Wired has a story about the "showdown" between AT&T and Apple over network issues.
Fred Vogelstein reports:Bad Connection: Inside the iPhone Network Meltdown | Magazine
Almost as soon as the first iPhone was introduced in 2007, the carrier realized it might run short of bandwidth. Within just a few months, the first wave of iPhone customers was already sucking down about 15 times more data than the average smartphone customer and 50 percent more than AT&T had itself projected.
In a bid to avert the looming problem, a team headed by senior vice president Kris Rinne met with Apple to ask for help.
...would Apple take measures to help throttle back the traffic? Perhaps Apple could restrict its YouTube app to run only over Wi-Fi. Maybe the iPhone could feature a smaller, lower-resolution videostream or cut off YouTube videos after one minute.
... It didn't make sense to build phones and offer features that carriers couldn't support.
But in meetings with Apple engineers and marketers over the subsequent year, Rinne and other AT&T executives discovered that Apple ... wasn't interested in cooperating, especially if it meant hobbling what had quickly become its marquee product.
...says someone from Apple who was in the meetings. "We consistently said 'No, we are not going to mess up the consumer experience on the iPhone to make your network tenable.'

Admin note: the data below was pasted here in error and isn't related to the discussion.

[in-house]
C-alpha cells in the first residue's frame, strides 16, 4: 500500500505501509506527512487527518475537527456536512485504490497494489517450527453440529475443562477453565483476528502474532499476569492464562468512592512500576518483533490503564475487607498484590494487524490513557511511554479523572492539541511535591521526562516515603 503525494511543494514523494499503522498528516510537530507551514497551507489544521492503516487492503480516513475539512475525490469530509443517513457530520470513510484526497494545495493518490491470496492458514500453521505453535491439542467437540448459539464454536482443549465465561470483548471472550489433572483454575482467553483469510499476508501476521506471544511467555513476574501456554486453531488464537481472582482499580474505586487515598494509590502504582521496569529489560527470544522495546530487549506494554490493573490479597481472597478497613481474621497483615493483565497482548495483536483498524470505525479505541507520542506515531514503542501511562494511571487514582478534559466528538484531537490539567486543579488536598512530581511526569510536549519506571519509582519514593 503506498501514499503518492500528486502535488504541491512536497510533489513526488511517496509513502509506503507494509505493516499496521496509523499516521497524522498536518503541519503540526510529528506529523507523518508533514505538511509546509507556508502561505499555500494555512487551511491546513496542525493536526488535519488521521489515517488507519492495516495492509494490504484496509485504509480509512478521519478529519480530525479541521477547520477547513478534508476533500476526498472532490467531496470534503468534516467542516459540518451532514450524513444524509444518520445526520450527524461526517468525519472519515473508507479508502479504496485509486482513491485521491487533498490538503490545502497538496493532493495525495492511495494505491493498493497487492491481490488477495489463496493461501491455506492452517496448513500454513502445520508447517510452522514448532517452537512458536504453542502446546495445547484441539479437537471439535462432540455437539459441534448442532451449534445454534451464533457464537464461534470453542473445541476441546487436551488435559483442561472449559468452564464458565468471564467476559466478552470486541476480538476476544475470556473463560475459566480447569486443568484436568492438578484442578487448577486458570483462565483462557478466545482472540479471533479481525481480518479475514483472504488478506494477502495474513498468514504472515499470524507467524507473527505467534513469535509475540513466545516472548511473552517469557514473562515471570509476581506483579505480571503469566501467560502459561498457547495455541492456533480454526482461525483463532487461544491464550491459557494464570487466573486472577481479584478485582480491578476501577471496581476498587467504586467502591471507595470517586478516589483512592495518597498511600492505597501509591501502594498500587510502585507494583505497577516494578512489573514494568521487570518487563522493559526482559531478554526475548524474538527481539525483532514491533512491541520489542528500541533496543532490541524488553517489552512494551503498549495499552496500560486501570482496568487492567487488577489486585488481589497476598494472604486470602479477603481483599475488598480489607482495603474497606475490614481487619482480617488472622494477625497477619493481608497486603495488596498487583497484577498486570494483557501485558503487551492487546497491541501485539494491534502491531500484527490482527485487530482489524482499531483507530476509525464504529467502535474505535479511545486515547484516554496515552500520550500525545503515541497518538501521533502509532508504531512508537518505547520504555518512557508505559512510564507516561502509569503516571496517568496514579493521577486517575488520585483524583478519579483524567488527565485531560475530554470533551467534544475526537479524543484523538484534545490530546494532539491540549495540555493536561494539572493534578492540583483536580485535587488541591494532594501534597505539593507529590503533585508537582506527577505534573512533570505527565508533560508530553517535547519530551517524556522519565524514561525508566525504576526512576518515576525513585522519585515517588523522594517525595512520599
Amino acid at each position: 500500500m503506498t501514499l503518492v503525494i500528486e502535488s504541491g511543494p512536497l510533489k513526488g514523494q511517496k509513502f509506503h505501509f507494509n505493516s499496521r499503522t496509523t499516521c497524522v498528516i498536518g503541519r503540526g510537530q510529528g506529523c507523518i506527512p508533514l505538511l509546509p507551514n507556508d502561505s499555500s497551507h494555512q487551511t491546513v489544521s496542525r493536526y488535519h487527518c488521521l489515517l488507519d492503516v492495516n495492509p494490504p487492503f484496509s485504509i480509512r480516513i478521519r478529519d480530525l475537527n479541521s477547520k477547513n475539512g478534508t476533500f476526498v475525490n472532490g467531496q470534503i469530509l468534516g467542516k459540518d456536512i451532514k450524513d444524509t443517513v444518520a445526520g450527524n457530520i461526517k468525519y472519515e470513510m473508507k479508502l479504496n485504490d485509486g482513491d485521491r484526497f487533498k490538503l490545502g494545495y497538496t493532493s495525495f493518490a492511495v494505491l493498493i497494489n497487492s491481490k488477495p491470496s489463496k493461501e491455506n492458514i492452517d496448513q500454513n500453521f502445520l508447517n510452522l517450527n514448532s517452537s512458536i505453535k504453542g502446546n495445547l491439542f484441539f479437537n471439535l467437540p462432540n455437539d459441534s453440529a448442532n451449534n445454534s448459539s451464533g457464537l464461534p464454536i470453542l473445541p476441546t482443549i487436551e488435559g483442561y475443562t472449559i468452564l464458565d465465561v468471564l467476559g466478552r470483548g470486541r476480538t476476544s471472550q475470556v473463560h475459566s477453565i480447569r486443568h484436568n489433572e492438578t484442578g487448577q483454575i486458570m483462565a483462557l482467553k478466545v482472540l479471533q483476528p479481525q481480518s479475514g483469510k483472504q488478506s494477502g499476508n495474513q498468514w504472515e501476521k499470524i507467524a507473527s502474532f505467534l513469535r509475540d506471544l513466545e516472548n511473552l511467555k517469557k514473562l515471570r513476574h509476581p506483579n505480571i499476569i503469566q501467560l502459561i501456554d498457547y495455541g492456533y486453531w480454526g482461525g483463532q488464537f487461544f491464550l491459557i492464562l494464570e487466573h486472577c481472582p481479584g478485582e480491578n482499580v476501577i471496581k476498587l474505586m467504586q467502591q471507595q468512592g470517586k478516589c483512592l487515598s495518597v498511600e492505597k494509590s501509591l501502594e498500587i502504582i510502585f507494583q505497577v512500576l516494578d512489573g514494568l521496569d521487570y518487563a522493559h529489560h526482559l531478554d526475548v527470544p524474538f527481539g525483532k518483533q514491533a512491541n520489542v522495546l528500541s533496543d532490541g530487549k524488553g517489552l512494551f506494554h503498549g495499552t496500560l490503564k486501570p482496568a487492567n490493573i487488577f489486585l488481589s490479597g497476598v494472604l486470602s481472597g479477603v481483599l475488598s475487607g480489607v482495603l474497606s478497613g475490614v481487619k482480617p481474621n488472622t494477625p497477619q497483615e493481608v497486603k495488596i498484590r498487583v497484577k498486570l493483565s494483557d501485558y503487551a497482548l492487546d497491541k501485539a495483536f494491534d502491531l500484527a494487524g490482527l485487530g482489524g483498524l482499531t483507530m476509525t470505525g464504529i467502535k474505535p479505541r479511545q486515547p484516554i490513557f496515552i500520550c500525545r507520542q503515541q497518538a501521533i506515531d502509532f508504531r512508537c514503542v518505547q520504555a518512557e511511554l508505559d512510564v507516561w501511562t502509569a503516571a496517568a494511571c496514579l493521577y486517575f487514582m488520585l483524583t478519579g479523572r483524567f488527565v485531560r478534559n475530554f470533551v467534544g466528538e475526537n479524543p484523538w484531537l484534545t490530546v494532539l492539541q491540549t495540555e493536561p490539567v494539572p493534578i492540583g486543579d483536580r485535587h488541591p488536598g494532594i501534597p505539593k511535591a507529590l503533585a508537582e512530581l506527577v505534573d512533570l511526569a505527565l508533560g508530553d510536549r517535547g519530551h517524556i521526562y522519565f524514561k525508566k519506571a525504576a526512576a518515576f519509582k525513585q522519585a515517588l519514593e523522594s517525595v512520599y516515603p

They'd always end up saying, 'We're going to have to escalate this to senior AT&T executives,' and we always said, 'Fine, we'll escalate it to Steve and see who wins.' I think history has demonstrated how that turned out."
Just as Rinne and her colleagues predicted, AT&T's network proved unable to cope with the deluge of data traffic generated by the iPhone, particularly in cities like San Francisco and New York.
I don't get it.
This is a story about Apple heroically standing up to AT&T yet the result is an iPhone that can't deliver on the services advertised by Apple.
How is this a victory for Apple? AT&T said it can't support the services. Yet Apple refused to tell its customers that they would face problems on the AT&T network.
Sure enough, the network couldn't cope but it was AT&T that received the blame -- not Apple. Wired says that the Twitter hashtag #ATTFail was used 5,000 times over 6 months.
If you watched any of the millions of ads that Apple aired over the past three years you only got to see the AT&T logo for a micro-second at the very end. It was always Apple that was touting the services -- not AT&T.
Apple is clearly to blame here since it sold a product that couldn't work as advertised even though it was warned by AT&T! But Apple refused to back down on its advertising.
I can see why Apple refused. Once the phone is sold Apple had its money from the customerplus a $200 bounty from AT&T for every new subscriber. AT&T was then left holding the bag trying to support Apple's advertising -- which Apple knew couldn't be fulfilled. Apple point-blank refused modest changes such as limiting YouTube videos.
There are no winners here but only losers: the iPhone customers who were wowed by Steve Jobs' master salesman act and bought a product that failed as a phone and as a mobile data device.
(I have had an iPhone since day one. It's a fantastic device except for the phone part and the "i" part.)